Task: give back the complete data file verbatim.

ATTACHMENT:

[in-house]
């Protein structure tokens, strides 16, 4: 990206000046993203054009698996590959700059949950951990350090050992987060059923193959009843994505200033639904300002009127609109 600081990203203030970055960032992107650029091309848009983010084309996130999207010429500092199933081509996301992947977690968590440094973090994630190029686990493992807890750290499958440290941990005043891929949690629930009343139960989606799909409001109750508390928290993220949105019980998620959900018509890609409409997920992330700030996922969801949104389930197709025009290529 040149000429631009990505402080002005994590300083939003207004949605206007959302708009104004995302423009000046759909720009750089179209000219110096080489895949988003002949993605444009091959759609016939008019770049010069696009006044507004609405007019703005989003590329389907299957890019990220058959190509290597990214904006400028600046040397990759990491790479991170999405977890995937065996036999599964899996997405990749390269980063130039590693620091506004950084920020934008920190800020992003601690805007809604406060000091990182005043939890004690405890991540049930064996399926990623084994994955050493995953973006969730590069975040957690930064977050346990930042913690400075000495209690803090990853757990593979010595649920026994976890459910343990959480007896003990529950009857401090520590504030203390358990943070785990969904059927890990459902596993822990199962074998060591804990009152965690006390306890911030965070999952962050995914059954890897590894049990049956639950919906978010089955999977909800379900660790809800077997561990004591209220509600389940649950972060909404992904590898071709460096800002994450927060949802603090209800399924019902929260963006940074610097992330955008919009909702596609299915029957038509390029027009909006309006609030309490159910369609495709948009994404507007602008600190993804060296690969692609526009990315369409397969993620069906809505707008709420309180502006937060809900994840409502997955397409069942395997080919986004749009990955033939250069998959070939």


[in-house]
């Protein structure tokens, strides 16, 4: 990206000046993203054009698996590959700059949950951990350090050992987060059923193959009843994505200033639904300002009127609109 600081990203203030970055960032992107650029091309848009983010084309996130999207010429500092199933081509996301992947977690968590440094973090994630190029686990493992807890750290499958440290941990005043891929949690629930009343139960989606799909409001109750508390928290993220949105019980998620959900018509890609409409997920992330700030996922969801949104389930197709025009290529 040149000429631009990505402080002005994590300083939003207004949605206007959302708009104004995302423009000046759909720009750089179209000219110096080489895949988003002949993605444009091959759609016939008019770049010069696009006044507004609405007019703005989003590329389907299957890019990220058959190509290597990214904006400028600046040397990759990491790479991170999405977890995937065996036999599964899996997405990749390269980063130039590693620091506004950084920020934008920190800020992003601690805007809604406060000091990182005043939890004690405890991540049930064996399926990623084994994955050493995953973006969730590069975040957690930064977050346990930042913690400075000495209690803090990853757990593979010595649920026994976890459910343990959480007896003990529950009857401090520590504030203390358990943070785990969904059927890990459902596993822990199962074998060591804990009152965690006390306890911030965070999952962050995914059954890897590894049990049956639950919906978010089955999977909800379900660790809800077997561990004591209220509600389940649950972060909404992904590898071709460096800002994450927060949802603090209800399924019902929260963006940074610097992330955008919009909702596609299915029957038509390029027009909006309006609030309490159910369609495709948009994404507007602008600190993804060296690969692609526009990315369409397969993620069906809505707008709420309180502006937060809900994840409502997955397409069942395997080919986004749009990955033939250069998959070939």